ALAN SARET Green Wave of Air, 1968-69 Chicken wire mesh 53 x 60 x 48 inches
ALAN SARET Autumn Cumulus, 1980 Copper and lacquered wire 48 x 40 x 36 inches
ALAN SARET Three-Tiered Copper, 1982 Copper wire 225 x 48 x 48 inches
ALAN SARET Paracongregata, 1981 Nickel and galvanized wire 33 x 72 x 50 inches
ALAN SARET Untitled, 1970 Steel, copper and coated wire 25 x 22 x 17 inches
ALAN SARET Aura Arc, 1982 Nickel wire 34 x 38 x 36 inches
ALAN SARET Untitled, 1986 Steel and copper wire 49 x 48 x 26 inches
ALAN SARET Blue Crux Vale from Ensoulment, 1970 Color pencil on paper
HIRAKI SAWA Migration, 2003 Digital video on DVD 7 minute 10 second loop HIRAKI SAWA Migration, 2003 Digital video on DVD 7 minute 10 second loop
ALAN SARET Planetary Vertical Ensoulment, 1970 Color pencil on paper 24 x 38 inches
ALAN SARET Dessert Peace, 1970 Color pencil on paper 24 x 38 inches
ALAN SARET Prism Pines, 1970 Color pencil on paper 24 x 38 inches
James Cohan Gallery is pleased to announce the first New York solo exhibition of Hiraki Sawa. He will present four new videos: Migration, Elsewhere, Spotter, and Airliner. Each video is a poetic mediation on the idea of dislocation and displacement. The juxtapositions, which he creates with simple video editing techniques, recall earlier Surrealist's collages. However, Sawa's focus is on an ever-shifting terrain of our own existence in the modern age. The ease of world travel allows one to move from culture to culture seamlessly. The airplane and re-animations of Eadweard Muybridge's locomotion studies become Sawa's metaphors for change, evolution, and alienation.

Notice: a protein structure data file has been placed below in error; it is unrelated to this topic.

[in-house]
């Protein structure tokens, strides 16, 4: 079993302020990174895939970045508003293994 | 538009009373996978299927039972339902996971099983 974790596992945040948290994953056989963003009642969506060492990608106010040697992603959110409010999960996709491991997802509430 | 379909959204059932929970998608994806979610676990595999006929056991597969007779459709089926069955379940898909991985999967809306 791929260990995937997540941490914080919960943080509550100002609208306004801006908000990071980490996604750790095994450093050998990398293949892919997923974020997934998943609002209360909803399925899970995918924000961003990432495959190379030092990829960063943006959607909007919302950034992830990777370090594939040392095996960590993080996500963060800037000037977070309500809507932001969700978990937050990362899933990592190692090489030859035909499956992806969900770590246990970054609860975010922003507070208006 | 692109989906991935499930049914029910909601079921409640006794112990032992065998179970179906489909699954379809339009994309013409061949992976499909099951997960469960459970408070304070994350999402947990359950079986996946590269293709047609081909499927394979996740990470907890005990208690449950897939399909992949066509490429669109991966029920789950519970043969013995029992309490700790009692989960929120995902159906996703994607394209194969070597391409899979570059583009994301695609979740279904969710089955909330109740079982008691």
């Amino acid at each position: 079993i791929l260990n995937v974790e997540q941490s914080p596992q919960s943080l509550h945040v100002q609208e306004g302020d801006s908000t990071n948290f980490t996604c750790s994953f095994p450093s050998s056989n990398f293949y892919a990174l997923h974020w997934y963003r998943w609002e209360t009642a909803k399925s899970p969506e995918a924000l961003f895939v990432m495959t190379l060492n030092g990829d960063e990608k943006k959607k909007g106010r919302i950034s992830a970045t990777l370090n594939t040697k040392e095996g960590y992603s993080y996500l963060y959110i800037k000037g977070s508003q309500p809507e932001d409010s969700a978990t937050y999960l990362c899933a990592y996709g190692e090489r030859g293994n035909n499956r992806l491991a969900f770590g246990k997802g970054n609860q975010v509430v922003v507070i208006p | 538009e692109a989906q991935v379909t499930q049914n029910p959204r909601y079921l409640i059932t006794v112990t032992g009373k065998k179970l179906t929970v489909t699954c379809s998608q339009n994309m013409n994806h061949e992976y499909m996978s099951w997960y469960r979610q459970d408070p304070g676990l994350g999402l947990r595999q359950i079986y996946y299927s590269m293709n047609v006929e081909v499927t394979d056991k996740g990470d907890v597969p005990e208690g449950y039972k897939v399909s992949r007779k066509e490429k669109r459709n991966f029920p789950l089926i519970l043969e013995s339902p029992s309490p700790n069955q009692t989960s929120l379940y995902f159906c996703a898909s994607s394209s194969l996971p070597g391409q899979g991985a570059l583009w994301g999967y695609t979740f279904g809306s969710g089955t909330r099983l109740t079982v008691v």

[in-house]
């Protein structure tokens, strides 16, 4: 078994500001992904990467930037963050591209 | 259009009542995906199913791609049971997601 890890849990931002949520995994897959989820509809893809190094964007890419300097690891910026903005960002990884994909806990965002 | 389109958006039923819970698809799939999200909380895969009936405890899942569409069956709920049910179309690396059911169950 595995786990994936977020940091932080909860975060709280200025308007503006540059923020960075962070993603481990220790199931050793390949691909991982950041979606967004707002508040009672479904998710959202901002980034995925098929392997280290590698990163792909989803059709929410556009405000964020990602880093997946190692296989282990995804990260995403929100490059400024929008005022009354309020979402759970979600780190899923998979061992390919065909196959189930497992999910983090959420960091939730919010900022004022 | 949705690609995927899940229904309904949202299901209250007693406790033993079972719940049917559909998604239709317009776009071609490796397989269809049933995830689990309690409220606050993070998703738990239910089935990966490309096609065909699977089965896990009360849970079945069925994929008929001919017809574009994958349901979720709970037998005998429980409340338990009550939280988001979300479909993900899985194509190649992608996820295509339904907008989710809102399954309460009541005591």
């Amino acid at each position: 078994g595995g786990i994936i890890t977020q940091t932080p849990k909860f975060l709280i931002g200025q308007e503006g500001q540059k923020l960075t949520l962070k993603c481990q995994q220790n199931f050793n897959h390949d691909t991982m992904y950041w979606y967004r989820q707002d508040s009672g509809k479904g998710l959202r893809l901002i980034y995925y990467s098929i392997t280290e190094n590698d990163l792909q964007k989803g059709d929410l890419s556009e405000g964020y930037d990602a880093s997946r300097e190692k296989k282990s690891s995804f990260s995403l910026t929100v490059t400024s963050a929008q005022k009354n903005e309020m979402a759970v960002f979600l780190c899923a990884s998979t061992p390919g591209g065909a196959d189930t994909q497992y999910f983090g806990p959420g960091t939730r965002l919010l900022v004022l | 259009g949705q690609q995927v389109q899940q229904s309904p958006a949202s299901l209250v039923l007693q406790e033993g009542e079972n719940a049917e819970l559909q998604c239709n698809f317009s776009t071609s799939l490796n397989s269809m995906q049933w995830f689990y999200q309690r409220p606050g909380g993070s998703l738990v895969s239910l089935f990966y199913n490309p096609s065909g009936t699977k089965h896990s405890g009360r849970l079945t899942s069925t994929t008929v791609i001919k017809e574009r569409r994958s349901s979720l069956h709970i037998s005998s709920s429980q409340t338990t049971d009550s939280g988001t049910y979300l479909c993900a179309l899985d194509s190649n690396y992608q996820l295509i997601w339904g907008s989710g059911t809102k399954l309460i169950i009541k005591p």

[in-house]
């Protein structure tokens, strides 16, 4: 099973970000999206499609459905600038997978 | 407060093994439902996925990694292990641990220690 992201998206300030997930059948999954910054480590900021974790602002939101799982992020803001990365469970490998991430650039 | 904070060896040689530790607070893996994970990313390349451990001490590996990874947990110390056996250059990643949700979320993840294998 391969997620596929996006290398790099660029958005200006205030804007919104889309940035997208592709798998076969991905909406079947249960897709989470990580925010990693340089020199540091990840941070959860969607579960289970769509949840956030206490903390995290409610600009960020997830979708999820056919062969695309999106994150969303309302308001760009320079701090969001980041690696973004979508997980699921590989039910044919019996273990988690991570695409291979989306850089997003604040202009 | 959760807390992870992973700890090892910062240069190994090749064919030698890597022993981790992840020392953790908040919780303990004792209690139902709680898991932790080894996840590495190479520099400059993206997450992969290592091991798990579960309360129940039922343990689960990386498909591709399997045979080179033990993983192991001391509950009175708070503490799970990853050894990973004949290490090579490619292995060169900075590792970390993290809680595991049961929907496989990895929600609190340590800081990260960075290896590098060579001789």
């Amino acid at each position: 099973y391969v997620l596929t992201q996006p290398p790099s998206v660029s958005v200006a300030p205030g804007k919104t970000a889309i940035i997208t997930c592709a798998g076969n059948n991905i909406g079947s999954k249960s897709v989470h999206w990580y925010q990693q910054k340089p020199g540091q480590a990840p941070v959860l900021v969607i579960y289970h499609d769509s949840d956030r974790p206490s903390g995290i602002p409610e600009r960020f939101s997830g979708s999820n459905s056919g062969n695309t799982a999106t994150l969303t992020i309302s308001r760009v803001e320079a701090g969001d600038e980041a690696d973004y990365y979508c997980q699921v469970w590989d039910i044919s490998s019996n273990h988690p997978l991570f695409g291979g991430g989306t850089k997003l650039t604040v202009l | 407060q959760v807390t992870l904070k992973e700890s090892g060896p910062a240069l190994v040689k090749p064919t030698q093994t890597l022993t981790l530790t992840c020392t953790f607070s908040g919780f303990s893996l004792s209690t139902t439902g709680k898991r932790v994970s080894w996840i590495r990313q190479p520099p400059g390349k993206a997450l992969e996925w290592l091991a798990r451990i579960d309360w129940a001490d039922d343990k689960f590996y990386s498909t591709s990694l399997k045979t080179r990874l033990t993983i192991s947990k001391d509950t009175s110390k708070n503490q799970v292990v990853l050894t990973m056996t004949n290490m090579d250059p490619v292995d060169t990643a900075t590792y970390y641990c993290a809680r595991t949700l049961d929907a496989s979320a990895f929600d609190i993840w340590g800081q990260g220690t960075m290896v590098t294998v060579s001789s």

Dwelling, an earlier video by Hiraki Sawa, is exhibitionsly on view in Times Square, presented by Creative Time's The 59th Minute: Video Art on the Times Square Astrovision. This work can be viewed at One Times Square on the large monitor every fifty-ninth minute of every third hour.
Sawa, who is from Kanazawa, Japan, has lived in London for the last eight years. He recently graduated from the master's program at the Slade School of Art, University College in London. His work was included in the 2003 Lyon Biennial, Lyon, France.
The James Cohan Gallery is pleased to announce the opening of an exhibition of sculptures and drawings by Alan Saret.
Alan Saret's sculptures are malleable, shrub-like bundles of wire that sit on the floor, hang from the wall, or most notably, are suspended from the ceiling. The works featured in this exhibition span from 1967 to the late 1980s. His sculptures and drawings are process-based, referring to their own making, and address the critical idea of creating volume rather than mass. The combined airiness and complexity of the work reveals its mode of creation and seems deceptively open to view, but on closer inspection present an intensity and attention to rigorous detail. Because the sculptures are not rigid they have an ability to gently change in form over time. The acceptance of the mutable quality of the material was embraced by several artists of Saret's generation, including Lynda Benglis, Eva Hesse and Richard Serra, in the late 1970s and early 1980s as a way to draw connections between nature and art. Saret's sculptures in effect reinvigorate the notion of drawing in space. His drawings, while not preliminary studies for his three-dimensional work, are created in tandem and further express a strong atmospheric, transient and lyrical quality.
Saret was born in New York City on 25 December 1944. He received a bachelor's degree in architecture from Cornell University (1966) and subsequently studied with Robert H Morris at Hunter College (1966-68). As Saret's sculpture began to increase in scale and complexity, he began exhibiting outside the commercial gallery network. Major exhibitions of which have included or featured his work are The New Sculpture 1965-1975: Between Geometry and Gesture at the Whitney Museum of American Art and Alan Saret: Matter into Aether and the Newport Harbor Museum among others. His work is included in numerous public collections including The Museum of Modern Art, New York; The Whitney Museum of American Art, New York; The Detroit Institute of Arts; and the Art Gallery of Ontario, Toronto.